After all, there is no reason to believe that cell phones are uniquely distracting. Both academic studies and surveys suggest that they are in fact less of a distraction than numerous things we regularly cope with while driving; such as children, road-rage and attractive members of the opposite sex in adjacent cars, to name a few.
But despite the fact that our roads are safer than ever and both fatality and accident rates have plunged over the last decade, we have somehow come to believe that cell phones pose a unique and urgent threat—a threat which must be dealt with immediately.
I suspect that much of this misplaced fear stems from the fact that cell phones—especially those of the “smart phone” variety—are a relatively newfangled technology and therefore must be dangerous, particularly when used in cars.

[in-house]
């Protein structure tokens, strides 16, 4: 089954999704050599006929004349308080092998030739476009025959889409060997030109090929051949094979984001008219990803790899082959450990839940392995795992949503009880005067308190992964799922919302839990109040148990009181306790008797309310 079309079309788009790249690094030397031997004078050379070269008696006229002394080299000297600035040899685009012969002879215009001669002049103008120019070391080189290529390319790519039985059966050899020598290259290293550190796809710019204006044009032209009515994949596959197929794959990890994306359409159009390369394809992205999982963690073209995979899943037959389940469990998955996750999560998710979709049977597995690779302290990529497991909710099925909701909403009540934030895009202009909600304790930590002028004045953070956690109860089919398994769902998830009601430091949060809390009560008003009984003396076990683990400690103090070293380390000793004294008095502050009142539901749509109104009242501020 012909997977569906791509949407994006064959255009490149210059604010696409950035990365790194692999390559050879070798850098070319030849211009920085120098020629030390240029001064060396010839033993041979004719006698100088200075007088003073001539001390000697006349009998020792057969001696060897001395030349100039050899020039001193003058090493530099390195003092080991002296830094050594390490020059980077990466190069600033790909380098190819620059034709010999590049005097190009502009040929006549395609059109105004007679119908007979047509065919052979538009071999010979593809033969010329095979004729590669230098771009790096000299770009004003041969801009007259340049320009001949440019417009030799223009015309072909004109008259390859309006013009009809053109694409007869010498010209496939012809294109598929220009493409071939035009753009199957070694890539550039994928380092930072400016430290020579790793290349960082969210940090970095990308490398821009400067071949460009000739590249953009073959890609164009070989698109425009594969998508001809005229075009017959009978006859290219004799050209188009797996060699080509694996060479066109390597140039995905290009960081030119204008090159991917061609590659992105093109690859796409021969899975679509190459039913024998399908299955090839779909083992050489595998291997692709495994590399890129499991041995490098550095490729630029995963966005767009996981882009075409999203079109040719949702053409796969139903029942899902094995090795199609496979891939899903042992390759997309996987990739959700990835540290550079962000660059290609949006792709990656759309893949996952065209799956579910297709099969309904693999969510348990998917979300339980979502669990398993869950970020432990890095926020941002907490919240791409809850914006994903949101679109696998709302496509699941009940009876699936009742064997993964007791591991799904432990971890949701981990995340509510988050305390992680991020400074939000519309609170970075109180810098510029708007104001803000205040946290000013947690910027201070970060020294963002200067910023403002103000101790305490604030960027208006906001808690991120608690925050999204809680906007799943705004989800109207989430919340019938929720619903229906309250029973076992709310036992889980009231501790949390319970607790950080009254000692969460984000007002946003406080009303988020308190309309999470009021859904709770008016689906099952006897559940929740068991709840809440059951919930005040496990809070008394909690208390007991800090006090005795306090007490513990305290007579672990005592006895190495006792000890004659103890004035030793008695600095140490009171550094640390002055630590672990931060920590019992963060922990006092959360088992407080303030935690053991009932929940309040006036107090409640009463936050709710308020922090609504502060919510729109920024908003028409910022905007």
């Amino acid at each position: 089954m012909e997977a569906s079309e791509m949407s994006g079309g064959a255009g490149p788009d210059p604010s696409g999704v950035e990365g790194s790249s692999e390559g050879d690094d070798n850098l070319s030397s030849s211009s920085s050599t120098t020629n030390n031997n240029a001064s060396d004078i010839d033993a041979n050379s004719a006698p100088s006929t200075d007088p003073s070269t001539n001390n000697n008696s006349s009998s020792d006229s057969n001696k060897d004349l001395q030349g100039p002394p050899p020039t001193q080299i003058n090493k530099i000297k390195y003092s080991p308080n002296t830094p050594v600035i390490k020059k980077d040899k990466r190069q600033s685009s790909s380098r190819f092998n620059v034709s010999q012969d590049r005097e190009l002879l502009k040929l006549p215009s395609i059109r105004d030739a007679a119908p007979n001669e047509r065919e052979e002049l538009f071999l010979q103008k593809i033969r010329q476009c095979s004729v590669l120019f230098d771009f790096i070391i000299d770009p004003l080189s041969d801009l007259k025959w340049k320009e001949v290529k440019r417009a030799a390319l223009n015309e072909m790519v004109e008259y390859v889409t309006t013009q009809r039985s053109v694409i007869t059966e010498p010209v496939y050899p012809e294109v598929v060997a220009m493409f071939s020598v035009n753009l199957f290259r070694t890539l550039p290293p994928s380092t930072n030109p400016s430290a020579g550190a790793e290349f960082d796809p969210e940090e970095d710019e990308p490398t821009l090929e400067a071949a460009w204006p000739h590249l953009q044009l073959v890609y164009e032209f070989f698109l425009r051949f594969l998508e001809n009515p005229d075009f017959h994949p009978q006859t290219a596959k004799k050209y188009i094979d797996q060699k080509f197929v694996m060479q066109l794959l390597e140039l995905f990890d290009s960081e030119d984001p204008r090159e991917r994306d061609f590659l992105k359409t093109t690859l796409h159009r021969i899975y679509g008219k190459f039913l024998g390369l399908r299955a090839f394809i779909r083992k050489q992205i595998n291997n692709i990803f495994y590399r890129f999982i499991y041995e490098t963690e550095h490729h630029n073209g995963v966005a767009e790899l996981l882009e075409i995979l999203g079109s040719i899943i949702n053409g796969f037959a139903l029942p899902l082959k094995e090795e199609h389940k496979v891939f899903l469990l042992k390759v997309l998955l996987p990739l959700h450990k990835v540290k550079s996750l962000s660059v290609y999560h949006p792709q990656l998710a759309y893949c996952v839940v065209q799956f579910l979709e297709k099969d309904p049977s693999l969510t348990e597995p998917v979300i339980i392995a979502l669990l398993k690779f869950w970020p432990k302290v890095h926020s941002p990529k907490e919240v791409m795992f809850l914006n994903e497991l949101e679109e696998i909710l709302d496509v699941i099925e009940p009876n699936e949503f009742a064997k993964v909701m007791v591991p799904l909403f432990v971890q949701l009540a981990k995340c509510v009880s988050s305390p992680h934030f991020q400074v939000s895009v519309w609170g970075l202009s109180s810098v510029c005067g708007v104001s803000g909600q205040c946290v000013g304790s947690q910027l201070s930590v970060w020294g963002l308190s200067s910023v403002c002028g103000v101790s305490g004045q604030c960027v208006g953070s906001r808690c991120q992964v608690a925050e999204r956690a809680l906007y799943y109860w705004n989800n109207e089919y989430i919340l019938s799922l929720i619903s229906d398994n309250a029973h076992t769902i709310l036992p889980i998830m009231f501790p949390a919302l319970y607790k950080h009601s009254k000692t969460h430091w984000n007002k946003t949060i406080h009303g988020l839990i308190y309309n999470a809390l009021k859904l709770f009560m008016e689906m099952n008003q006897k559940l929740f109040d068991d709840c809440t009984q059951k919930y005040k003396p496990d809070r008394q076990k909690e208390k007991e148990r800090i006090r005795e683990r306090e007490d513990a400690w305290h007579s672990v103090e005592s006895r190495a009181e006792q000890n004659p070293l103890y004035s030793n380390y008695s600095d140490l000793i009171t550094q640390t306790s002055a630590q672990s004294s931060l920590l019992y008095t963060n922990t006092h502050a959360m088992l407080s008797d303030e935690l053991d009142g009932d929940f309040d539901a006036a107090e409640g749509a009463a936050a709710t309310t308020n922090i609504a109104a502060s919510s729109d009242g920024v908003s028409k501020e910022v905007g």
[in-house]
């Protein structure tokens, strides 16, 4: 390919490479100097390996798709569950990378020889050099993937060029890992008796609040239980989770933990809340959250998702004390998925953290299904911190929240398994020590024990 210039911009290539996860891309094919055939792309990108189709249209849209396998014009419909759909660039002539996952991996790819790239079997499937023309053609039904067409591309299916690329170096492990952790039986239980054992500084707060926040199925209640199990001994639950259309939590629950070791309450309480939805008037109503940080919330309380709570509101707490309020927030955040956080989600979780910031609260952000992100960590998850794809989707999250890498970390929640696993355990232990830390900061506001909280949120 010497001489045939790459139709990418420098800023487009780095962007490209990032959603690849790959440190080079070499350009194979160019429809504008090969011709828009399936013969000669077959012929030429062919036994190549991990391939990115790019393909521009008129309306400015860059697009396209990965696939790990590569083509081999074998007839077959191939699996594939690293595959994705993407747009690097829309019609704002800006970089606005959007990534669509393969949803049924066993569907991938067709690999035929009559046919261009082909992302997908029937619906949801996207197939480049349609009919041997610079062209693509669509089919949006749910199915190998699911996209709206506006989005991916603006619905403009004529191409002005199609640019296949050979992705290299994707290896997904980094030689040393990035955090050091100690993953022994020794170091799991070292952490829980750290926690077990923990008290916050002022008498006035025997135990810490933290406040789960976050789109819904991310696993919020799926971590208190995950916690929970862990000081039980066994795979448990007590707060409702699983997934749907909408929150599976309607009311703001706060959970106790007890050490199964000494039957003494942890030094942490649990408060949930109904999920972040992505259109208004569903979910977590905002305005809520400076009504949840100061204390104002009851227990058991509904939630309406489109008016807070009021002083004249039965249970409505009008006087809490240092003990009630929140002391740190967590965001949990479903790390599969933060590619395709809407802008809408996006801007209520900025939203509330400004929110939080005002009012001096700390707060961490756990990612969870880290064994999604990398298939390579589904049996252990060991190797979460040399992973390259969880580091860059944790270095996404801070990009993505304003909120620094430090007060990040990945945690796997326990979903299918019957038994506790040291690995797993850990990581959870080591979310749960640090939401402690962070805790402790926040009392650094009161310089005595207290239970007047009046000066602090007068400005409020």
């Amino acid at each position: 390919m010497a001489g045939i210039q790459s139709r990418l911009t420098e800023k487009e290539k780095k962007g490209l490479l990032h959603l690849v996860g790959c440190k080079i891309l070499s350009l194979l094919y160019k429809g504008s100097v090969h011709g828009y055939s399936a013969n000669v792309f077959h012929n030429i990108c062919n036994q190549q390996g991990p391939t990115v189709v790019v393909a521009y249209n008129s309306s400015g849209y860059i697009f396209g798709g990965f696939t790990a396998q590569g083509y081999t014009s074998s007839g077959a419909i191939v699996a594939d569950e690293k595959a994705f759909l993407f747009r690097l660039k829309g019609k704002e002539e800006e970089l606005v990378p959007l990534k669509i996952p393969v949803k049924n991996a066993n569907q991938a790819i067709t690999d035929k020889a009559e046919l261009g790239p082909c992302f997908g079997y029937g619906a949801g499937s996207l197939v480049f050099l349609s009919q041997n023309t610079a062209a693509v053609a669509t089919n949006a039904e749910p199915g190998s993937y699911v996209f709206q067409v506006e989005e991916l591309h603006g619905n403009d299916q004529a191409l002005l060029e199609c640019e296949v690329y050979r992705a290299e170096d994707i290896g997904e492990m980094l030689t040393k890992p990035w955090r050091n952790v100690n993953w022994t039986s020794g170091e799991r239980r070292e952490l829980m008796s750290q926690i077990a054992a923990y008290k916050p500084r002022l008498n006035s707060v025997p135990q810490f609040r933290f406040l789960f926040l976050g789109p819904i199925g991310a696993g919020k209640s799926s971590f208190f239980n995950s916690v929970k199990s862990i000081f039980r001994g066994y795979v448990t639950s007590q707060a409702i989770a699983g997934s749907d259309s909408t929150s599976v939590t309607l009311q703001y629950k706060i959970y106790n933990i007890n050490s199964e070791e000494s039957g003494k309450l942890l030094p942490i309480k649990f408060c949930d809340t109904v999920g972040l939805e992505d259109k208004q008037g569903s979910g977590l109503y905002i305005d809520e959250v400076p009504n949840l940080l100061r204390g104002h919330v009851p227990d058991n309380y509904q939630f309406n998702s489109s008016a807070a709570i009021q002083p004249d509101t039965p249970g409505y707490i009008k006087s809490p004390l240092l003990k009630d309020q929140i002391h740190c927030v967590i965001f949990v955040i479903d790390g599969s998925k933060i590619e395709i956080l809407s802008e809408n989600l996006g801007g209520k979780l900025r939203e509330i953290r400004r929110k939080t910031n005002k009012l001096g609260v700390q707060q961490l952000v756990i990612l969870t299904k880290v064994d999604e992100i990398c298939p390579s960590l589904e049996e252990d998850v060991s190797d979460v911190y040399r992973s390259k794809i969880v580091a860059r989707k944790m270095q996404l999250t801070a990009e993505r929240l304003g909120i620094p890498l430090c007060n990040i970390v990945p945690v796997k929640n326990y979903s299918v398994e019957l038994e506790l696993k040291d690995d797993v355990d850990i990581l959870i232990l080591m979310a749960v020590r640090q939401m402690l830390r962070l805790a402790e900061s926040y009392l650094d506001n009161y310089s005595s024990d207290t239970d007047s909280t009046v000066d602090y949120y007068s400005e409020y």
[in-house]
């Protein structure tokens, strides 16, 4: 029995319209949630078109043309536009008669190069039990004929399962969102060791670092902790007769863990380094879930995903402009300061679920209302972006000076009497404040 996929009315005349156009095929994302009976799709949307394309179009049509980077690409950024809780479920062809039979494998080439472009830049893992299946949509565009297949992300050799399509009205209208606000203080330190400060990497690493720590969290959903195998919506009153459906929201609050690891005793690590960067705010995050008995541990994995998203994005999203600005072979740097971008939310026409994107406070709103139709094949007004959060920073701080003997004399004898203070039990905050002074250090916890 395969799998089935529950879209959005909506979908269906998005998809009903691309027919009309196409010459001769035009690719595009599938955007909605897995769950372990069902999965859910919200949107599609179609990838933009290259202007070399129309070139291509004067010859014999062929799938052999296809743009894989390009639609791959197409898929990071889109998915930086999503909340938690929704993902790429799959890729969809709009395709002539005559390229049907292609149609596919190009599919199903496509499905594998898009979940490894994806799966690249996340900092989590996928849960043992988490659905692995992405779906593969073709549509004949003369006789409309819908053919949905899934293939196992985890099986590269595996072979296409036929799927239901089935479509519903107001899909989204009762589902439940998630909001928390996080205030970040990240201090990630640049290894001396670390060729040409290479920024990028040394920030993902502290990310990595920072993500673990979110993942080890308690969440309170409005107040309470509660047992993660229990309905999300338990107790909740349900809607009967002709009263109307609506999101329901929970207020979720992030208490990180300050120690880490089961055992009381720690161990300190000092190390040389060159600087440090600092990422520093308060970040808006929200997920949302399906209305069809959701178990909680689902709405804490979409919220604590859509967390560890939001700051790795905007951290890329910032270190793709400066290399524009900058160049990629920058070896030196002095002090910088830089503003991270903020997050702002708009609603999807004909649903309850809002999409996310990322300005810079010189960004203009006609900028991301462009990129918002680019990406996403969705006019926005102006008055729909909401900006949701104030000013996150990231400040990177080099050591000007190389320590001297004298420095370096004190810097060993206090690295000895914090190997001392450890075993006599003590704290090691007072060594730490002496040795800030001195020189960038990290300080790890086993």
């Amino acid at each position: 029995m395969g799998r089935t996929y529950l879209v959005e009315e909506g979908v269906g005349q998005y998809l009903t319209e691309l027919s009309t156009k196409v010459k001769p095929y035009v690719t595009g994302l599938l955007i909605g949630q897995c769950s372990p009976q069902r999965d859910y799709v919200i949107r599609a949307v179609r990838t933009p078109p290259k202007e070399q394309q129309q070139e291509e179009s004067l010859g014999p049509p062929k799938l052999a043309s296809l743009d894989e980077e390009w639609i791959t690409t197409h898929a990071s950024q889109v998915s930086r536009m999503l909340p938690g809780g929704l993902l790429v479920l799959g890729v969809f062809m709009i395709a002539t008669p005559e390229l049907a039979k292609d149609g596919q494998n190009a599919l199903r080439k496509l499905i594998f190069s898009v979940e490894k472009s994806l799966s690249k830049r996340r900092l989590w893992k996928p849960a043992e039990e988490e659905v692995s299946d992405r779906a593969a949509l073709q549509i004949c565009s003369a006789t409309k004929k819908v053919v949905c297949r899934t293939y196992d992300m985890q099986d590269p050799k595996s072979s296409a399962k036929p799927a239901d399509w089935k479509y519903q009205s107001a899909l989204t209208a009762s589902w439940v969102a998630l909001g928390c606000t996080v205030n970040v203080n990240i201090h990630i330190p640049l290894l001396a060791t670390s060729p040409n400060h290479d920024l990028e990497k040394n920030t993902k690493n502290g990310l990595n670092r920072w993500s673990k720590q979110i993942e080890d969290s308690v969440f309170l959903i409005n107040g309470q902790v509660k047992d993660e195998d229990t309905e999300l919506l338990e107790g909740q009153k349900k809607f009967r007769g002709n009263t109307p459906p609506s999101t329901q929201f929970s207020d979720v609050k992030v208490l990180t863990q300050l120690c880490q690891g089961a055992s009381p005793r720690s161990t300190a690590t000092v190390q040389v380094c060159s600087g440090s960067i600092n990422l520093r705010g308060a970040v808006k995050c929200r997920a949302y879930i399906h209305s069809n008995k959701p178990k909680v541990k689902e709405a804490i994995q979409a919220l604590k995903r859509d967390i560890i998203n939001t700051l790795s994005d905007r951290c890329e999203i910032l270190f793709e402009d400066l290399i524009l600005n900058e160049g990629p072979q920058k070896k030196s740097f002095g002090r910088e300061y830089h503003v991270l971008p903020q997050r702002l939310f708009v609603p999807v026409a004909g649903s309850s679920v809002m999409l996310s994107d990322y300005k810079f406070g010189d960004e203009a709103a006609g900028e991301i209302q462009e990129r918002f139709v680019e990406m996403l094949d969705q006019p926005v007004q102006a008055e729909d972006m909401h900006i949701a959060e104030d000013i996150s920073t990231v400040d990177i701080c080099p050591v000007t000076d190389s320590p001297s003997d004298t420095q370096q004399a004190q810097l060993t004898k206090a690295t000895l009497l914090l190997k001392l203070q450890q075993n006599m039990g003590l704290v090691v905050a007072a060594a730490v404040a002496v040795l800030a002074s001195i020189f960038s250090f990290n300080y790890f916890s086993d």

Of course this is nothing new. Americans have always feared change when it comes to automobiles. As the letter to the editor above shows, people made the same arguments about the dangers of the radio in 1933 that we hear about cell phones today. But despite the grim warnings, people quickly learned to drive with the radio playing, just as they had adapted to the comfortable seats and fast engines that the “safety experts” also wanted to ban.